PORT OF SPAIN — If soldiers were present near the home of the pregnant teenager who was shot and killed in East Port of Spain earlier this month, there was a possibility she might have been alive today.
This is according to Attorney General Anand Ramlogan, who said the recent spike in murders in the capital city and Laventille was proof that the assistance of soldiers was needed in fighting crime.
Ramlogan was speaking to reporters yesterday before going to assist with the painting of a home near Palmiste Park, Phillipine.
“The bandits do not seem to fear the police the way they fear the soldiers. The greatest objection to the ‘Soldier Police Bill’ was that soldiers are trained to kill and people are scared of them and that is why we should not give them police powers,” he said.
“I want to say today to the 16-year-old pregnant girl who was murdered in cold blood together with her unborn child, maybe if the soldiers were there she might be alive today and that child could have been a future (Prime Minister) Kamla Persad-Bissessar to rule this country.”
Rasheeda Gomez was shot on August 13 along with her cousin Nyam Antoine, 16, who suffered from sickle-cell anaemia. Police said a gang leader from Laventille was responsible for the killings.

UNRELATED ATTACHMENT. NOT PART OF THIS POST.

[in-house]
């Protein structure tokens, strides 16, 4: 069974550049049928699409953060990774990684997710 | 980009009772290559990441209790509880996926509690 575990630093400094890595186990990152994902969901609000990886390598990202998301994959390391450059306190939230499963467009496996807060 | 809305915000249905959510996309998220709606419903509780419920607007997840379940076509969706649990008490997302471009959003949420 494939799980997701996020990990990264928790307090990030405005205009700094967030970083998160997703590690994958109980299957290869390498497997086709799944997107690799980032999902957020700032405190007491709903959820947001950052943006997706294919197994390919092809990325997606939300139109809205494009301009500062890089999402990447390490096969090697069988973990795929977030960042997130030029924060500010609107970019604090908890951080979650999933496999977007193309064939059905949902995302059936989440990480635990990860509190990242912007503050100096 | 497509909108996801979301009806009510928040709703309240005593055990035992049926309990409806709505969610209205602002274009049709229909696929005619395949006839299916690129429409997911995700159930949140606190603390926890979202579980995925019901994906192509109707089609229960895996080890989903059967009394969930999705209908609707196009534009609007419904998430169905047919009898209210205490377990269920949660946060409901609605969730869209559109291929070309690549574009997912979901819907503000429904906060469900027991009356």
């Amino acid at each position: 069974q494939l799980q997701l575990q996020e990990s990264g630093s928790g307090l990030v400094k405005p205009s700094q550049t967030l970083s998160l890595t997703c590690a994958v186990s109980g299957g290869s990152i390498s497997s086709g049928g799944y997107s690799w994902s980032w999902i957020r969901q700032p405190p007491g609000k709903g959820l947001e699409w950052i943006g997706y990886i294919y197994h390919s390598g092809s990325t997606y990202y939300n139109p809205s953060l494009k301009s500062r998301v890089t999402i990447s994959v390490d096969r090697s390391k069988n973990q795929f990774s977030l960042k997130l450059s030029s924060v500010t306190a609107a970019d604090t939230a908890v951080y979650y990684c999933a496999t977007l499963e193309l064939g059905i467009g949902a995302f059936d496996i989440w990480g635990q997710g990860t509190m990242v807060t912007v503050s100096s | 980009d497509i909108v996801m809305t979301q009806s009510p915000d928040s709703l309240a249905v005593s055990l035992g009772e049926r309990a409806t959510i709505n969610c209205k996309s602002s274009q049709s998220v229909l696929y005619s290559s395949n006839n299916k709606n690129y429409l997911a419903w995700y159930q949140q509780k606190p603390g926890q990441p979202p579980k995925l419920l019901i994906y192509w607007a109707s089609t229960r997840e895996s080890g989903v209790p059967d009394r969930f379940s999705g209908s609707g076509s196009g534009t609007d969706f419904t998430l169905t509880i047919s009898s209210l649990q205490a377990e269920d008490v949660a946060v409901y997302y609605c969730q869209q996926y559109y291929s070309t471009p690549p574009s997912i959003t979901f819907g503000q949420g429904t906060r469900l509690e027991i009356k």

“Society needs protection from the abuse by criminals first and foremost, everything else comes second. If a police abuse their power or a soldier, they could show the state, you know, and you get compensation, but someone murdering your 16-year-old child there is no prospect of the child coming back. We have to weigh sometimes and see which one is the lesser of the two evils.”
The possibility of the State granting arrest powers to soldiers was a matter which he will be raising continuously, the Attorney General said.
But he could not say whether the “Soldier Bill” will again be raised in Parliament.
On Thursday, another meeting between the Government and Opposition is expected to take place to discuss the fight against crime.
Ramlogan said he intended to raise discussions regarding the Anti-Gang Act, concerning reverse burden of proof.
“That means if someone has reasonable grounds to suspect someone of being a gang member or a gang leader, the police arrest and charge and the onus of the burden of proof shifts on to the accused person to prove to the court that they are not in fact a gang member.
“They will have to lead evidence as to why it is they find themselves in the situation that would lead the police to believe that they are in fact involved in illegal gang-related activity. ”
Reverse burden of proof was evident in some anti-drug laws of the country, he said.
Ramlogan said he also intended to raise gang member identification because in Trinidad gang members could identify other members by the way they wore their pants and other ” innovative” methods. (Express)